Soil heat flux under irrigated, partially irrigated wheat and bare vertisol in relation to varying soil moisture and leaf area index at Pune
Keywords:Soil heat flux, Soil moisture, Wheat, Vertisol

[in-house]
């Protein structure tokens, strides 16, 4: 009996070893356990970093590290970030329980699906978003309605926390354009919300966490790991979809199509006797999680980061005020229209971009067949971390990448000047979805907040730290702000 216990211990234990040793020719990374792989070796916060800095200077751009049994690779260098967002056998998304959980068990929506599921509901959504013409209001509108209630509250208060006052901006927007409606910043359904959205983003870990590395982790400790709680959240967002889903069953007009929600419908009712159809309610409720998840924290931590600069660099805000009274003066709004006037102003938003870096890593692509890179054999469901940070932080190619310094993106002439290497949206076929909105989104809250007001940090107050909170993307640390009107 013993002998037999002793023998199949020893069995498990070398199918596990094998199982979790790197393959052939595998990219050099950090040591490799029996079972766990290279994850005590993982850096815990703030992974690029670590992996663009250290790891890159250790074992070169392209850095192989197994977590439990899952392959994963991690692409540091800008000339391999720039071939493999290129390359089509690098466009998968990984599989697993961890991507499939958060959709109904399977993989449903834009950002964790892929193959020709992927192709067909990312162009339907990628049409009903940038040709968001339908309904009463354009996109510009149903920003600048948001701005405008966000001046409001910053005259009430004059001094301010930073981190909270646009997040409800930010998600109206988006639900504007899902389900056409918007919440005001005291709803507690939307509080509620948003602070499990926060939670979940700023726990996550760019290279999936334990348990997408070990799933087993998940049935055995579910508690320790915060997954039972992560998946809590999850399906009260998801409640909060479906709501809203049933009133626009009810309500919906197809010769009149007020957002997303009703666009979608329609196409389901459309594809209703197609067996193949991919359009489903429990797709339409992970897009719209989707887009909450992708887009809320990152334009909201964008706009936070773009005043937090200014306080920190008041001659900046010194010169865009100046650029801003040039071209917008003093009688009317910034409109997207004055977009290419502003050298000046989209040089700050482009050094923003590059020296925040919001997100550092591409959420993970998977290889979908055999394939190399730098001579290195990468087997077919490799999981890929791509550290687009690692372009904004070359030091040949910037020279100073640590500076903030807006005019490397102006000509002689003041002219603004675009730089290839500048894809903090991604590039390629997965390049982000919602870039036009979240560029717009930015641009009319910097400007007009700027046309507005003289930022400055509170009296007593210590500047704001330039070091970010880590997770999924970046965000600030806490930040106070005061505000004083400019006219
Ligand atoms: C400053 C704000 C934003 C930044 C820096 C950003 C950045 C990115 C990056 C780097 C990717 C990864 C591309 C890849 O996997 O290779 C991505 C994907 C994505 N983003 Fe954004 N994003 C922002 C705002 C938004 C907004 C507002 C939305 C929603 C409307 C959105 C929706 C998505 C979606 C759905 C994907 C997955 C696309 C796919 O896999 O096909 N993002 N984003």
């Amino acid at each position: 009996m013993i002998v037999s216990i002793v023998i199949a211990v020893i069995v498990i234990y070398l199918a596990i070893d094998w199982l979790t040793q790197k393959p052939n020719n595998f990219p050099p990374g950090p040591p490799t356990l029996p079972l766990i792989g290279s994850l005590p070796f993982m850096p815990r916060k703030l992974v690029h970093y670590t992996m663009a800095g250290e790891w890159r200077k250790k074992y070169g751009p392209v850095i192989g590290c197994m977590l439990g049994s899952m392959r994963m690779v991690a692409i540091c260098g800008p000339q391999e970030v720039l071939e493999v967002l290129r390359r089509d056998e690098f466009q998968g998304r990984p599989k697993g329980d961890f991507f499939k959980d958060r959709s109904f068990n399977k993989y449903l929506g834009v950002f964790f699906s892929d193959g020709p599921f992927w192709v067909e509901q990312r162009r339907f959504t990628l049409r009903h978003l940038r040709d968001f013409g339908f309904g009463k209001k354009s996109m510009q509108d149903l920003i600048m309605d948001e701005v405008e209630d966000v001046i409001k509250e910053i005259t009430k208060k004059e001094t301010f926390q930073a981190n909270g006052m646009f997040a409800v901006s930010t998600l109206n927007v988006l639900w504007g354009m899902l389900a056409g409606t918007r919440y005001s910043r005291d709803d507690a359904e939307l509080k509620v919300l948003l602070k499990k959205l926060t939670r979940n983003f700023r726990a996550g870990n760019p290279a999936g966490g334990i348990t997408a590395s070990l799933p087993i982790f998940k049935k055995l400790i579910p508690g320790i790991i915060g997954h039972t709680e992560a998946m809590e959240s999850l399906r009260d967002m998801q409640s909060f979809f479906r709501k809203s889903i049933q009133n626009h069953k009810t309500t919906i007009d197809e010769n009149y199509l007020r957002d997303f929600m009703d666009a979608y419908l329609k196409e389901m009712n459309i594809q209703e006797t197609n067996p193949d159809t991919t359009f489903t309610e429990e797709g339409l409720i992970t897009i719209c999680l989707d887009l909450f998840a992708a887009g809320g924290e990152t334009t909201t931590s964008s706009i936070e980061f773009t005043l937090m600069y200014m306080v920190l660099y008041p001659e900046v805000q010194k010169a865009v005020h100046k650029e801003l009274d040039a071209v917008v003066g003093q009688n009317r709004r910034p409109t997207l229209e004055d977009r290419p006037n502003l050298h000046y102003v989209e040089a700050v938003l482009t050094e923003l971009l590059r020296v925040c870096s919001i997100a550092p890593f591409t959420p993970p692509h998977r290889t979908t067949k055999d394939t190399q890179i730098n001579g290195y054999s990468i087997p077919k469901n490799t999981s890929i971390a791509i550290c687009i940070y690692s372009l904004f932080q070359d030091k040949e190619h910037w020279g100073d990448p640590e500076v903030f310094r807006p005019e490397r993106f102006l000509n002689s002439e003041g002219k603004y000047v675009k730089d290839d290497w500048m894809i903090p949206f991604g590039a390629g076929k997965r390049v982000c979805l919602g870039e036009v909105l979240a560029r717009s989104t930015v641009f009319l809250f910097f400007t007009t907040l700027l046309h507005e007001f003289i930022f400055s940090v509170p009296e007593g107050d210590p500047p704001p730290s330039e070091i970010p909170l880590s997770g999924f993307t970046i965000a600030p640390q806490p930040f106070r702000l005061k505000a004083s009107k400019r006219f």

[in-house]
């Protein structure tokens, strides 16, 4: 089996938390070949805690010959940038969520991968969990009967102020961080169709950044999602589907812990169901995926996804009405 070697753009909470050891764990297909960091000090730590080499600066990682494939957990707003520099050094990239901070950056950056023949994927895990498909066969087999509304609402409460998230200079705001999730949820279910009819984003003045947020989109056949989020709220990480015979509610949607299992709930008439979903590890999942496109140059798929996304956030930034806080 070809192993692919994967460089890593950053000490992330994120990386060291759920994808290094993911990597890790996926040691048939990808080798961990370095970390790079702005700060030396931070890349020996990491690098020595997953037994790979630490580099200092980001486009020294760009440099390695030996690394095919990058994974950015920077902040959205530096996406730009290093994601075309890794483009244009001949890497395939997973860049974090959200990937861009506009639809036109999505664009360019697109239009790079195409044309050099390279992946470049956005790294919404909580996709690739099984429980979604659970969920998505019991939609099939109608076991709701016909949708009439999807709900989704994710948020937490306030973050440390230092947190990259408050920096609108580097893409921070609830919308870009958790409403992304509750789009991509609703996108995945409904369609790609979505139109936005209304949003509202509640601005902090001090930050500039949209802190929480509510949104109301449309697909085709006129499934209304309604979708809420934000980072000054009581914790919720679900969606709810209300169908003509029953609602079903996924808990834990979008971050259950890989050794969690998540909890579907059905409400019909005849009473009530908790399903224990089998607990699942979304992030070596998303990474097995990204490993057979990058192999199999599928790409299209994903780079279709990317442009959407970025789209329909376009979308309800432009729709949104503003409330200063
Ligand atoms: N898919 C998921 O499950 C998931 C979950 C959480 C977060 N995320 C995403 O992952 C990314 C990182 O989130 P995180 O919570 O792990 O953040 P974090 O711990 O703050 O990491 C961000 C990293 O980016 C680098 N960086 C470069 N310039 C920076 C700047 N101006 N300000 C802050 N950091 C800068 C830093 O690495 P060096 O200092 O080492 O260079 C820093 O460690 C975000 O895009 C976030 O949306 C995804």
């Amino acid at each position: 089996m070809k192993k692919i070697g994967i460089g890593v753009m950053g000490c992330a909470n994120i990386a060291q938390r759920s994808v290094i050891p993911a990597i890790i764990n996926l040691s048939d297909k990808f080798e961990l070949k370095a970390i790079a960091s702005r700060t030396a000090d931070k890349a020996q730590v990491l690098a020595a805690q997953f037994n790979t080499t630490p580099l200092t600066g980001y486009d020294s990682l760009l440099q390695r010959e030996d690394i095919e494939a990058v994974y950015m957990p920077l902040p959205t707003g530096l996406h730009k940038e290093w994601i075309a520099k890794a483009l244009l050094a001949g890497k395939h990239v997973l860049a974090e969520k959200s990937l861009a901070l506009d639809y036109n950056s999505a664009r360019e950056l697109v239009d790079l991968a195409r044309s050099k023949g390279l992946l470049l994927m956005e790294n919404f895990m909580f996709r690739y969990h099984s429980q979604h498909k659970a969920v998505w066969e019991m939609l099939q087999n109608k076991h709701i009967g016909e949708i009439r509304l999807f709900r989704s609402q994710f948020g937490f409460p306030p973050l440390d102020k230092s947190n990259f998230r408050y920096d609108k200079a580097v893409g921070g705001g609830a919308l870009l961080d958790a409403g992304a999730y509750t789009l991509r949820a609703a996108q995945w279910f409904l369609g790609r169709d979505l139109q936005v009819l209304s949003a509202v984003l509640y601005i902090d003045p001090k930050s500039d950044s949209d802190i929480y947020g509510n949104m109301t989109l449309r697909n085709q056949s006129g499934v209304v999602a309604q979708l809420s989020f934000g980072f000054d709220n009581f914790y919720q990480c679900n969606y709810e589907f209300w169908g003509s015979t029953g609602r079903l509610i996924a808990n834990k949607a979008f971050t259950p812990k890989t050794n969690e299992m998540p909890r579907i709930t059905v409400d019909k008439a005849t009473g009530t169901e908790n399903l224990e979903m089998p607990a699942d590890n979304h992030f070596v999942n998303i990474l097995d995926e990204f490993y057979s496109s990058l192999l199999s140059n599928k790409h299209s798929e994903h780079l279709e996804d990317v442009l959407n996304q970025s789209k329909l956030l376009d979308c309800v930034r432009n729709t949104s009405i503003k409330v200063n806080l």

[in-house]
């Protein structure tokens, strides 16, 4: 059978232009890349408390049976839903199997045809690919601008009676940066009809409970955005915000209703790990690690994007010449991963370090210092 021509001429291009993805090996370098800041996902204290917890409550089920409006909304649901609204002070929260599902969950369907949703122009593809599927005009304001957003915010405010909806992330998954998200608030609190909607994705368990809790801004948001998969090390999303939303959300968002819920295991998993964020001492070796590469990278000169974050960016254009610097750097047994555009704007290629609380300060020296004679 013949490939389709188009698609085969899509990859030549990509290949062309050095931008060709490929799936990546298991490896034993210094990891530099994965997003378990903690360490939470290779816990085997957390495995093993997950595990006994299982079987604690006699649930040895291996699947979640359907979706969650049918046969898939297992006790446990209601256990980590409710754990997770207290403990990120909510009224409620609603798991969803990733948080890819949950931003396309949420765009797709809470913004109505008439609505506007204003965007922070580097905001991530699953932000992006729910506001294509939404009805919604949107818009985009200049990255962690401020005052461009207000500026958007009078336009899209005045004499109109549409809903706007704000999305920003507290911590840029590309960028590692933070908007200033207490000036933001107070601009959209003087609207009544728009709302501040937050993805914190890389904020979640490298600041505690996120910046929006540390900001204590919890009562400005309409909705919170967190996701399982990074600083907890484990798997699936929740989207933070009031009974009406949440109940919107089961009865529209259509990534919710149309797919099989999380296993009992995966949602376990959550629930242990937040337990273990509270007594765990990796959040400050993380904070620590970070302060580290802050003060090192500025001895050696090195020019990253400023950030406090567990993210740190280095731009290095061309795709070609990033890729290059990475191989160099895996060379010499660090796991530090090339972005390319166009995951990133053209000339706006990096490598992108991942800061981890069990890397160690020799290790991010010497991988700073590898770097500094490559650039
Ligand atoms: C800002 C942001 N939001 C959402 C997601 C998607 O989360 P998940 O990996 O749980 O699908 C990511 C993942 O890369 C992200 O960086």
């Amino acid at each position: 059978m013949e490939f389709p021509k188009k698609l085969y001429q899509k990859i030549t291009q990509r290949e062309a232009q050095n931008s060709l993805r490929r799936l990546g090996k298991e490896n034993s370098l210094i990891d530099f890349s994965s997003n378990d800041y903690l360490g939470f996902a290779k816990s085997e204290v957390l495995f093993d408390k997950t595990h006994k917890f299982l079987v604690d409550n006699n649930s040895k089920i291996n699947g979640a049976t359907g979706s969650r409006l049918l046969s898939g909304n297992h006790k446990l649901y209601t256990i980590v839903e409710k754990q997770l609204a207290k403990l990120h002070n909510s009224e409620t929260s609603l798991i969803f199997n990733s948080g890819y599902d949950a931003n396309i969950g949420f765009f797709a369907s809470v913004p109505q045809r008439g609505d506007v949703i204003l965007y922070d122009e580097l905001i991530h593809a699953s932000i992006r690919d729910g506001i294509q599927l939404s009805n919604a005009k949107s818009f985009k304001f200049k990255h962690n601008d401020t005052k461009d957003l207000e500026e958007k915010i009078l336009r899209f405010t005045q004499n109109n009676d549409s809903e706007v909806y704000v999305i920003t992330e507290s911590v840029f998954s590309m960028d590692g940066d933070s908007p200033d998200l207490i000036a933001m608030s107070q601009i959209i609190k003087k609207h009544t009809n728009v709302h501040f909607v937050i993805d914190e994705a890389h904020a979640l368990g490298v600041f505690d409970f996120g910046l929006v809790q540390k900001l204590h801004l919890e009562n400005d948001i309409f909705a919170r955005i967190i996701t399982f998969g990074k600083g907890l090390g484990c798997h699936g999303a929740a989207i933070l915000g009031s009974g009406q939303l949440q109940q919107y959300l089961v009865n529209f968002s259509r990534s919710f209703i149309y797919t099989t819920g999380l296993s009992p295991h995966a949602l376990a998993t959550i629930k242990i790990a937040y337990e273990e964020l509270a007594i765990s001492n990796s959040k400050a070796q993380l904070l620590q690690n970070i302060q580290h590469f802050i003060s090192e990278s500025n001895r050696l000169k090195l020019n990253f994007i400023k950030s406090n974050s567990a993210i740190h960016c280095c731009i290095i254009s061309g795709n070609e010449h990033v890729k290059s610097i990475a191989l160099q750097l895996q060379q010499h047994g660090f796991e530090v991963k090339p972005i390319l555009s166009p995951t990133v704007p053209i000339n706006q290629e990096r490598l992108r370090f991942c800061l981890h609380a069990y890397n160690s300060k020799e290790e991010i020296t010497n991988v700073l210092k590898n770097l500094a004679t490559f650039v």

Soil heat flux as a function of moisture content in the drying cycles both under irrigated and partially irrigated wheat and in bare black vertisol was studied to relate temporal changes in soil heat fluxes to changes in leaf area index (LAI), soil water content and meteorological parameters. Moisture content dropped as low as 1 to 5 percent by weight at surface layer and 5 to 10 percent by weight at subsurface layers when irrigation was shut off under partially irrigated plot. The peak weekly mean global, net and reflected radiation during the crop growing season in this semi-arid region goes as high as 655, 361 and 179 Wm-2 respectively in the year 1996-97 and 700, 366 and 137 Wm-2 respectively during the year 1997-98. Soil temperature at 1430 hours IST ranged from 27 to 40°C at the surface (5.0 cm) layer under irrigated condition. It was 7 to 10° C and 2 to 3° C higher in the surface and subsurface layers respectively under partially irrigated wheat during the drying cycle. The upward soil heat flux ranged from -3.3 to -29.7 Wm-2 at 0730 hours IST, whereas downward heat flux at 1430 hours IST ranged between 8.4 to 33.9 Wm-2 under irrigated condition. Under partially irrigated condition it varied from -0.7 to -9.2 Wm-2 at 0730 hours IST and from 10.4 to 20.9 Wm-2 at 1430 hours IST; whereas it varied from -4.2 to -17.6 Wm-2 at 0730 hours IST and 6.7 to 24.7 Wm-2 at 1430 hours IST, under bare soil. The maximum mean heat fluxes into 5-20 cm soil depth under irrigated, partially irrigated and the bare soil were 10.2, 5.0 and 6.5 Wm-2 and 9.2, 7.1, and 6.7 Wm-2 respectively in the years 1996-97 and 1997-98. Soil temperature at 1430 hours IST both for irrigated wheat and bare vertisol and global radiation with soil temperature at 0730 hours IST under partially irrigated wheat were found to be the best predictors of soil heat flux. The relationships between soil heat flux and soil water content at different depth intervals along with LAI and other meteorological parameters could be used for estimation of soil heat flux, both for irrigated and partially irrigated wheat and bare soil.
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